Medically Reviewed on 4/11/2022

Generic Name: L-methylfolate

Brand Name: Deplin

Drug Class: Food, supplements

What is L-methylfolate, and what is it used for?

L-methylfolate is the active form of vitamin B9, also known as folate that naturally occurs in many foods. L-methylfolate is a prescription medical food used to supplement folate deficiency in people with major depressive disorder or schizophrenia, and megaloblastic anemia, a form of anemia caused because the bone marrow produces large, immature and structurally abnormal red blood cells.

L-methylfolate is a water-soluble vitamin crucial for several cellular functions including DNA synthesis, amino acid synthesis and growth of healthy cells, particularly, red blood cells. L-methylfolate is a cofactor in the production of chemicals (neurotransmitters) in the brain including serotonin, dopamine and norepinephrine. L-methylfolate is the more effective form of folate that can cross the blood-brain barrier and is more readily available for cellular functions.

L-methylfolate is naturally available as folate from many foods, including leafy green vegetables, legumes, eggs, beef liver, fruits and vegetables. People also take folic acid, the synthetic form of folate, as a supplement. Folic acid and l-methylfolate cannot be used interchangeably because folic acid or folate must be converted by the body into L-methylfolate for the cells to be able to use it, and some people may have genetic conditions that affect this ability.


  • Do not take if you have hypersensitivity to L-methylfolate or any of its components
  • L-methylfolate must not be used as a monotherapy for megaloblastic or pernicious anemia if the patient also has vitamin B12 deficiency
  • Doses of L-methylfolate greater than 0.1 mg/day may mask B12 deficiency pernicious anemia while irreversible nerve damage continues to progress
  • L-methylfolate must be taken only under a physician’s supervision
  • L-methylfolate therapy for a prolonged period of time may cause a decrease in vitamin B12 levels

What are the side effects of L-methylfolate?

Common side effects of L-methylfolate include:

This is not a complete list of all side effects or adverse reactions that may occur from the use of this drug.

Call your doctor for medical advice about serious side effects or adverse reactions. You may also report side effects or health problems to the FDA at 1-800-FDA-1088.

What are the dosages of L-methylfolate?


  • 7.5mg
  • 15mg



  • Adjunctive treatment to antidepressant medication
  • 7.5 – 15 mg orally every day

Megaloblastic Anemia

  • 7.5 – 15 mg orally every day

Renal and hepatic impairment

  • Moderate-to-severe renal or hepatic impairment: Not to exceed 40 mg/day


  • Safety and efficacy not established


  • Overdose of L-methylfolate is unlikely to cause life-threatening symptoms; may cause mood changes.
  • In case of overdose or if you develop severe hypersensitivity symptoms, seek medical help immediately or contact Poison Control.


Depression is a(n) __________ . See Answer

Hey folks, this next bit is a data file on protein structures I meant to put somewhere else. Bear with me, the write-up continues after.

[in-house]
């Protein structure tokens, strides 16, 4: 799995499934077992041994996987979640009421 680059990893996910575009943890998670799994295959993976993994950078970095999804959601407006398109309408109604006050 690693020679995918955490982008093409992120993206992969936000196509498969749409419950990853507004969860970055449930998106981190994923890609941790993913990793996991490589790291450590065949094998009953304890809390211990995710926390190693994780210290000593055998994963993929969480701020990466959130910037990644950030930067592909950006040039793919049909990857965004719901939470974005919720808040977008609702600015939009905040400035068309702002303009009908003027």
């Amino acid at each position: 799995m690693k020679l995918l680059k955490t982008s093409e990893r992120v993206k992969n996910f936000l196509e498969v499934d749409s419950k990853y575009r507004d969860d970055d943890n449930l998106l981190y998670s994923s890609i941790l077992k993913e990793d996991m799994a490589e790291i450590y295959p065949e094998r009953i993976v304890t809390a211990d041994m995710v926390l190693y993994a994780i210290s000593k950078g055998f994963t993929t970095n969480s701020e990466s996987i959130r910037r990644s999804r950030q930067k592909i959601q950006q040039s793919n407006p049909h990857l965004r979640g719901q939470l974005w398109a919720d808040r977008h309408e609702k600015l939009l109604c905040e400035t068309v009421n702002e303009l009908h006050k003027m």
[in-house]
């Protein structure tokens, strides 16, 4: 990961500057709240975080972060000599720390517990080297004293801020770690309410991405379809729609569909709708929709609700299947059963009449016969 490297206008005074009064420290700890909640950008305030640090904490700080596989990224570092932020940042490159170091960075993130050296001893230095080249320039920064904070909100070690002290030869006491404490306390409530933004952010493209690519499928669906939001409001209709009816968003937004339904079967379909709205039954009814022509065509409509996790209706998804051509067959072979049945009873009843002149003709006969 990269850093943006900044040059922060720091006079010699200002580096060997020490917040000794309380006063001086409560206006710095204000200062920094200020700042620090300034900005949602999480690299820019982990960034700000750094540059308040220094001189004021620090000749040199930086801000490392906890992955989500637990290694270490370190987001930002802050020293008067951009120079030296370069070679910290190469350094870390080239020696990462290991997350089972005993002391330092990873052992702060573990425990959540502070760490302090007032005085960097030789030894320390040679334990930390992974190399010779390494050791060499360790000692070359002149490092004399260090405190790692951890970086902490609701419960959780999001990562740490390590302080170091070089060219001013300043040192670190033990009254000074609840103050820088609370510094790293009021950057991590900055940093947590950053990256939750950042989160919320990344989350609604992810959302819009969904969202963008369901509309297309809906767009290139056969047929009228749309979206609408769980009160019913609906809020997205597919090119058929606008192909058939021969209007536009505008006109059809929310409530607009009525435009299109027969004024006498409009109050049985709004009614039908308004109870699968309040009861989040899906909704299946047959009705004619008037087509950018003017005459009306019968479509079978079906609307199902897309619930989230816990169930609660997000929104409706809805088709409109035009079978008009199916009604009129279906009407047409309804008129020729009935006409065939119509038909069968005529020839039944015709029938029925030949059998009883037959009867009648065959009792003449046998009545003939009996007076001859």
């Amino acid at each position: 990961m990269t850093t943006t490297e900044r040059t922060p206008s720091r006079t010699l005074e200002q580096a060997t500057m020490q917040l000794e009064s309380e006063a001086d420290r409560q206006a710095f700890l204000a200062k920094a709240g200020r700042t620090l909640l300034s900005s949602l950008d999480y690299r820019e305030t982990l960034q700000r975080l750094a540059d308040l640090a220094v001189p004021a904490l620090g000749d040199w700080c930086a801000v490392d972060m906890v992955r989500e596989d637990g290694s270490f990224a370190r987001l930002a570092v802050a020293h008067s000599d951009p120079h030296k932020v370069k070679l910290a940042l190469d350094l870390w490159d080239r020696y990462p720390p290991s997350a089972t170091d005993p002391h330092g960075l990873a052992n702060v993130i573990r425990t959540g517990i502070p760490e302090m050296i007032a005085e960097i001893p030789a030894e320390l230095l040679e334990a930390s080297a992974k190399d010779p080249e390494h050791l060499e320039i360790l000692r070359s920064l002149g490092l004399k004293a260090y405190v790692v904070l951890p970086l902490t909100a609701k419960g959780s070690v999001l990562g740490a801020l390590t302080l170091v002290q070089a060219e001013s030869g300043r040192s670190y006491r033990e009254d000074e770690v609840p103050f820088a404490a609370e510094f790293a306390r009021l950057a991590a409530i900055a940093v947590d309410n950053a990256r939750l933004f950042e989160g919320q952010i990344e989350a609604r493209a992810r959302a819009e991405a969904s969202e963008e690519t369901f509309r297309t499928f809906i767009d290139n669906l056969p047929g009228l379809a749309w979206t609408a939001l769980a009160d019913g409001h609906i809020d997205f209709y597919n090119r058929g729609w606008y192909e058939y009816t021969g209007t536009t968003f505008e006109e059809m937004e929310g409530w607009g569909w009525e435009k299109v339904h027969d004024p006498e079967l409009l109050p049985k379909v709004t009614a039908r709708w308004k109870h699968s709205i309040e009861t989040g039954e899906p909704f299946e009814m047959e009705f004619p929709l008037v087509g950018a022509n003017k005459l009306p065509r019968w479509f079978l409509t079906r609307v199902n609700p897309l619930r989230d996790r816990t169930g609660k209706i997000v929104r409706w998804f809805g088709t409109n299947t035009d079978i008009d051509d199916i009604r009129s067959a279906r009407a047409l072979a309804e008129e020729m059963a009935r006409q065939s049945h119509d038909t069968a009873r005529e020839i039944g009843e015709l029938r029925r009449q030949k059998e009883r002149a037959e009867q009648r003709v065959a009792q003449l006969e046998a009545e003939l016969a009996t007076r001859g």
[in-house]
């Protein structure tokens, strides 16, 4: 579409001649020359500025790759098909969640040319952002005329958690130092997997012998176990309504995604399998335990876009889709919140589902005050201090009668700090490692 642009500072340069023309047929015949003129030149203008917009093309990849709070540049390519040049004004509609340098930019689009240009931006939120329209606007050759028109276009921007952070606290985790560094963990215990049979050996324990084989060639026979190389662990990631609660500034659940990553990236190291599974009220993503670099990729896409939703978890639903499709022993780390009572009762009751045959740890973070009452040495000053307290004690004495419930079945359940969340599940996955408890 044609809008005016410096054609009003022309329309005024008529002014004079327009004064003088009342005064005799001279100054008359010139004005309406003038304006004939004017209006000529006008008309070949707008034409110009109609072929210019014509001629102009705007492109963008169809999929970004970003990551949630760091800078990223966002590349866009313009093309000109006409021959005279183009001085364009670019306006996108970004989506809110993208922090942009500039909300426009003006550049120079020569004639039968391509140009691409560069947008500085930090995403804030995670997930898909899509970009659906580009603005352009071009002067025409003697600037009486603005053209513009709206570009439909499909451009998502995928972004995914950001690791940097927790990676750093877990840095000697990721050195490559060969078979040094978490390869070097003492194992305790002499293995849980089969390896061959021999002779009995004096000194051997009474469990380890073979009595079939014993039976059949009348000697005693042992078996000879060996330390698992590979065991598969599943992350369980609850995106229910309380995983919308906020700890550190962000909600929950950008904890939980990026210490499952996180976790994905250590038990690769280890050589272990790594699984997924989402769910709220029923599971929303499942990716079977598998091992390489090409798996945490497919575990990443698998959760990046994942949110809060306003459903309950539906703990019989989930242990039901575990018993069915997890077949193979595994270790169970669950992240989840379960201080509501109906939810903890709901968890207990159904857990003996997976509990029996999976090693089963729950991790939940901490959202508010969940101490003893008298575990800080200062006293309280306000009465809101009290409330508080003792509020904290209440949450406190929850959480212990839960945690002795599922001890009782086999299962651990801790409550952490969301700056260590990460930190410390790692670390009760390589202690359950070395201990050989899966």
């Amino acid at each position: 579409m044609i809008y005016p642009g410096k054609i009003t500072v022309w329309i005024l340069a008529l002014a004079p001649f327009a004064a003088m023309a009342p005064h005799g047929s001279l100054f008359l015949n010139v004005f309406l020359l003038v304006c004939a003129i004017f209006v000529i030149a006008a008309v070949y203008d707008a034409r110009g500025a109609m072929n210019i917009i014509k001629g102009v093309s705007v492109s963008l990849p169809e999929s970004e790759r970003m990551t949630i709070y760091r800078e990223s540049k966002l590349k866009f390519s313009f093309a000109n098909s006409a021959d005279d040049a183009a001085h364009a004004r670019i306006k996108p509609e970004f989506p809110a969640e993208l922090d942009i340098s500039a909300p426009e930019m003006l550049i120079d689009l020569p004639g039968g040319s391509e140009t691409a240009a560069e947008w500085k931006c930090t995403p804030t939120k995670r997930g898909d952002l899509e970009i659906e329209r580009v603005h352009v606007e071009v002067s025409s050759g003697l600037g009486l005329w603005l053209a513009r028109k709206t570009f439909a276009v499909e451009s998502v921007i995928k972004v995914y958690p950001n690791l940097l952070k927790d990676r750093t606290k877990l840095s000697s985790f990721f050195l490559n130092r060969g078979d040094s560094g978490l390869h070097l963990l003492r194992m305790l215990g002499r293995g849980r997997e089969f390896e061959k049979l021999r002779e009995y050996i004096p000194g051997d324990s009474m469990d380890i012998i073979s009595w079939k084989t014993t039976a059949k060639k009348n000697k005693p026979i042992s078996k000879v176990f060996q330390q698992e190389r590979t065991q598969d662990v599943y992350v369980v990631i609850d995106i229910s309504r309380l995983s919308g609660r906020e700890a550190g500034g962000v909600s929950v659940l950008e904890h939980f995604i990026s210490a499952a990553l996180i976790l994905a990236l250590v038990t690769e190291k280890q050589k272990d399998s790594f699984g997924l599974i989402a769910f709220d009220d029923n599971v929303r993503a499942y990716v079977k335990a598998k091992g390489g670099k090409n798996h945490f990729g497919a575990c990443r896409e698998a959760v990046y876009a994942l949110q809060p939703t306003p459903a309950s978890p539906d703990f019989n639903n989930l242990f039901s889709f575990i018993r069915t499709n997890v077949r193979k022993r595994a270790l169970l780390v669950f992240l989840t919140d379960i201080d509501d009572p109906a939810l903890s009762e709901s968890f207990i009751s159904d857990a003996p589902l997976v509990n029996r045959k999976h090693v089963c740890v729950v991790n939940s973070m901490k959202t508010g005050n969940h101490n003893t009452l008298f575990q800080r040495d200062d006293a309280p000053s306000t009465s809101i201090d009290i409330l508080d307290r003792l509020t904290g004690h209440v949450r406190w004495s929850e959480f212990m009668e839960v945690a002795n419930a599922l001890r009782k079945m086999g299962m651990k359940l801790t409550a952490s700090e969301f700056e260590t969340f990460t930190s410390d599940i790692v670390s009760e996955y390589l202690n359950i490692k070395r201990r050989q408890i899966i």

What drugs interact with L-methylfolate?

Inform your doctor of all medications you are currently taking, who can advise you on any possible drug interactions. Never begin taking, suddenly discontinue, or change the dosage of any medication without your doctor’s recommendation.

L-methylfolate may interact with the following drugs:

The drug interactions listed above are not all of the possible interactions or adverse effects. For more information on drug interactions, visit the RxList Drug Interaction Checker.

It is important to always tell your doctor, pharmacist, or health care provider of all prescription and over-the-counter medications you use, as well as the dosage for each, and keep a list of the information. Check with your doctor or health care provider if you have any questions about the medication.

Pregnancy and breastfeeding

  • Adequate l-methylfolate during conception and early pregnancy is essential and the requirement is greater in pregnant women. Supplemental L-methylfolate intake during pregnancy is likely to be beneficial for the health of the mother and the fetus. Studies suggest that improving folate levels in pregnancy reduces the risk of neural tube defects that can affect the brain and spinal cord in the newborn.
  • L-methylfolate is a beneficial nutrient to the breastfeeding infant and is present in breast milk in adequate amounts required for the infant.

What else should I know about L-methylfolate?

  • Take L-methylfolate exactly as prescribed
  • Keep L-methylfolate out of reach of children
  • Seek medical help immediately if you have severe allergic reactions


L-methylfolate is the active form of vitamin B9, also known as folate, used to supplement folate deficiency in people with major depressive disorder or schizophrenia, and megaloblastic anemia. Common side effects of L-methylfolate include allergic reactions, flatulence, abdominal distention, nausea, bitter or bad taste, loss of appetite (anorexia), impaired judgment, overactivity, excitement, difficulty concentrating, confusion, irritability, and changes in sleep patterns. Folic acid and l-methylfolate cannot be used interchangeably. Supplemental L-methylfolate intake during pregnancy and while breastfeeding is likely to be beneficial.

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You are encouraged to report negative side effects of prescription drugs to the FDA. Visit the FDA MedWatch website or call 1-800-FDA-1088.

Medically Reviewed on 4/11/2022